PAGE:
Jill D. Weinberg
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Geisteswissenschaften, Kunst, Musik / Pädagogik
In this novel approach to understanding consent, Jill D. Weinberg presents two case studies of activities in which participants engage in violent acts: competitive mixed martial arts (MMA) and sexual sadism and masochism (BDSM). Participants in both cases assent to injury and thereby engage in a form of social decriminalization, using the language of consent to render their actions legally and socially tolerable. Yet, these activities are treated differently under criminal battery law: sports, including MMA, are generally absolved from the charge of criminal battery, whereas BDSM often represents a violation of criminal battery law.
Using interviews and ethnographic observation, Weinberg argues that where law authorizes a person’s consent to an activity, as in MMA, consent is not meaningfully constructed or regulated by the participants themselves. In contrast, where law prohibits a person’s consent to an activity, as in BDSM, participants actively construct and regulate consent.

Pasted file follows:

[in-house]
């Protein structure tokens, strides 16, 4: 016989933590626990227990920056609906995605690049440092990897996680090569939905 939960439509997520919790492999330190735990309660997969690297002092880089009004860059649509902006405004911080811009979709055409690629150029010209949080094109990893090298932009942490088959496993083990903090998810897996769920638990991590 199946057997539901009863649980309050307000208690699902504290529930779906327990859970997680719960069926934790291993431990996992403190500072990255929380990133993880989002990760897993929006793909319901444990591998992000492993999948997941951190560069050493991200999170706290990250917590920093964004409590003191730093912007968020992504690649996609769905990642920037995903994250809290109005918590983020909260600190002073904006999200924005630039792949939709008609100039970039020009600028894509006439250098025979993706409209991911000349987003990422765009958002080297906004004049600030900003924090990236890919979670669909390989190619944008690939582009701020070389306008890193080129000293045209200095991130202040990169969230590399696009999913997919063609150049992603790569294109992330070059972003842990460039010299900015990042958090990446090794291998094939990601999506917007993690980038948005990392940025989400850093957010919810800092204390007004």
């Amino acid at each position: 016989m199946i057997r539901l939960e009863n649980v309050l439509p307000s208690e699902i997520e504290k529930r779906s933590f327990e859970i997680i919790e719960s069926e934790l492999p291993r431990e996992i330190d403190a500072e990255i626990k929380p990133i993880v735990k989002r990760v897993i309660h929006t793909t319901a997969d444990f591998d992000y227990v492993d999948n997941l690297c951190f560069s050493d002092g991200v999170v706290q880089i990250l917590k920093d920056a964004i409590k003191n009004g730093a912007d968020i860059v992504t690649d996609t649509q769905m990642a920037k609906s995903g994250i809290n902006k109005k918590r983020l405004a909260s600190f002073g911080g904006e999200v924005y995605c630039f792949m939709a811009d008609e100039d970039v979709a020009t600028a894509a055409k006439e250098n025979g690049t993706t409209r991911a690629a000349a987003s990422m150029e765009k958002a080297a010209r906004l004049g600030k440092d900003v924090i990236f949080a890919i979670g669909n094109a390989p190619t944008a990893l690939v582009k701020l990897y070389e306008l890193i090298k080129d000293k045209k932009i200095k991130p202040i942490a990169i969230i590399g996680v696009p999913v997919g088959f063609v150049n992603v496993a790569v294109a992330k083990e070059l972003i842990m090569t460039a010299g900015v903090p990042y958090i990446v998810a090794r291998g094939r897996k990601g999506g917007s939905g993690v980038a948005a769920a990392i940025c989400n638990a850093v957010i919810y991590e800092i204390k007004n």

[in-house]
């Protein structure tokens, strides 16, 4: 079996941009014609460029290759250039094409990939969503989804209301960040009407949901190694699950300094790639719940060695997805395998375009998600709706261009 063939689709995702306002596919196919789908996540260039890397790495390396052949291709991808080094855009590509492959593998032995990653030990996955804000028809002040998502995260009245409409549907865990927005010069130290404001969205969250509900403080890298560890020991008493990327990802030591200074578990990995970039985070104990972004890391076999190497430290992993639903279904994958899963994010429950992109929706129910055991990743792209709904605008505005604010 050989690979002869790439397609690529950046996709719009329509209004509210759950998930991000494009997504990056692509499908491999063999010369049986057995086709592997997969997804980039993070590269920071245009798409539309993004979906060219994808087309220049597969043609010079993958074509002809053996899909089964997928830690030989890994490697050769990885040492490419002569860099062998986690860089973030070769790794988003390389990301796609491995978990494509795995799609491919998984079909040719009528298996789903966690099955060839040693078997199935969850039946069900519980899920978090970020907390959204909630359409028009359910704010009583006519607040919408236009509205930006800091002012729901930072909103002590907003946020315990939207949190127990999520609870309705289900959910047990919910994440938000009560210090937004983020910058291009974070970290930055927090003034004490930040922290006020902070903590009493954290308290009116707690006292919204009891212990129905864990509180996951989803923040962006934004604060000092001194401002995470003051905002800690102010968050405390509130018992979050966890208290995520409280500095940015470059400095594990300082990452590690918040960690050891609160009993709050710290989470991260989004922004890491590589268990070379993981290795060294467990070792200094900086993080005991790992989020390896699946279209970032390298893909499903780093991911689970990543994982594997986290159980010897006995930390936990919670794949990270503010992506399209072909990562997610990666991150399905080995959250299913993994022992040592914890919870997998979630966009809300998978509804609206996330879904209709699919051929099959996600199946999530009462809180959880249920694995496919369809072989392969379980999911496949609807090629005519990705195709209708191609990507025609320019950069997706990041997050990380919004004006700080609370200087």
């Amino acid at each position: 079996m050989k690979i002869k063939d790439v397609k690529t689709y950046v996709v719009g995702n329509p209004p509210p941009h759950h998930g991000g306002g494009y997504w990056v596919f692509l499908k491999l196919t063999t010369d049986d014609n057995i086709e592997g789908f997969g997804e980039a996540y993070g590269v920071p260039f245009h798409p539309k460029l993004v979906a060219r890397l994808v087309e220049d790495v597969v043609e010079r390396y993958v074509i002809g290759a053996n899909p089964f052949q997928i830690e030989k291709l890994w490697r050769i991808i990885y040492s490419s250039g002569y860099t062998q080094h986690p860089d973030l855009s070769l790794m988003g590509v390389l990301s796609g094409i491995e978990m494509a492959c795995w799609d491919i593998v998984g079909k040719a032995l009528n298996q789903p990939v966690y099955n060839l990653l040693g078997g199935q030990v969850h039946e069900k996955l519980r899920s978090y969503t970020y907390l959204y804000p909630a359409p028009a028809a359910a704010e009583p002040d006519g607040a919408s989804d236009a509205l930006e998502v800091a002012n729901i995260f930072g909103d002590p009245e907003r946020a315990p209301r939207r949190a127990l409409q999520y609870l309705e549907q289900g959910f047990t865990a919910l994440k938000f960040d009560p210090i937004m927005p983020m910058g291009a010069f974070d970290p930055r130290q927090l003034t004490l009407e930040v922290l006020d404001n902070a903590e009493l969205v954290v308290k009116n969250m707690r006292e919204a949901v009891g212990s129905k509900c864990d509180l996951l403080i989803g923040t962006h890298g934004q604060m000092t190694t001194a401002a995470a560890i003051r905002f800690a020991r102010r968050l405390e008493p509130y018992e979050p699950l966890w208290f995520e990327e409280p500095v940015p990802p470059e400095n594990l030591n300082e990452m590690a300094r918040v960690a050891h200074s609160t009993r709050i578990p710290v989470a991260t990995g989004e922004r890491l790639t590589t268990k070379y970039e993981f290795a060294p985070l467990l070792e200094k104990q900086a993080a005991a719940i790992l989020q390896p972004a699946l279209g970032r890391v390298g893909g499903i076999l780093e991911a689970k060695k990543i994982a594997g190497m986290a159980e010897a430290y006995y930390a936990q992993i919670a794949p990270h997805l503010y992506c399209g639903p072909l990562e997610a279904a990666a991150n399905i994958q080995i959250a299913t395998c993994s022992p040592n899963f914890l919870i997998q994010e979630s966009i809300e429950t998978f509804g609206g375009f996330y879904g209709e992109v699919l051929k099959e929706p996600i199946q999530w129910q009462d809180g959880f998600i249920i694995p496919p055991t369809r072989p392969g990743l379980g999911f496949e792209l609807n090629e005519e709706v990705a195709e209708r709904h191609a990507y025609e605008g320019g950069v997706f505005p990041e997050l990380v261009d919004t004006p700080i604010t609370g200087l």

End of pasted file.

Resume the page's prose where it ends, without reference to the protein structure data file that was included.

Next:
A synthesis of criminal law and ethnography, Consensual Violence is a fascinating account of how consent is framed among participants engaged in violent acts and lays the groundwork for a sociological understanding of the process of decriminalization.
sex and sexuality, conduct, social studies, health and wellness, consent, law and order, safety, social experiment, case studies, criminal battery, mma, social issues, language of consent, taboo, mental health, chokehold, legal issues, understanding consent, language, violence, bdsm, experiment, giving consent, social science, interviews, legal cases, fighting, ethnography, criminal law, decriminalization, ethnographic, observation, sexuality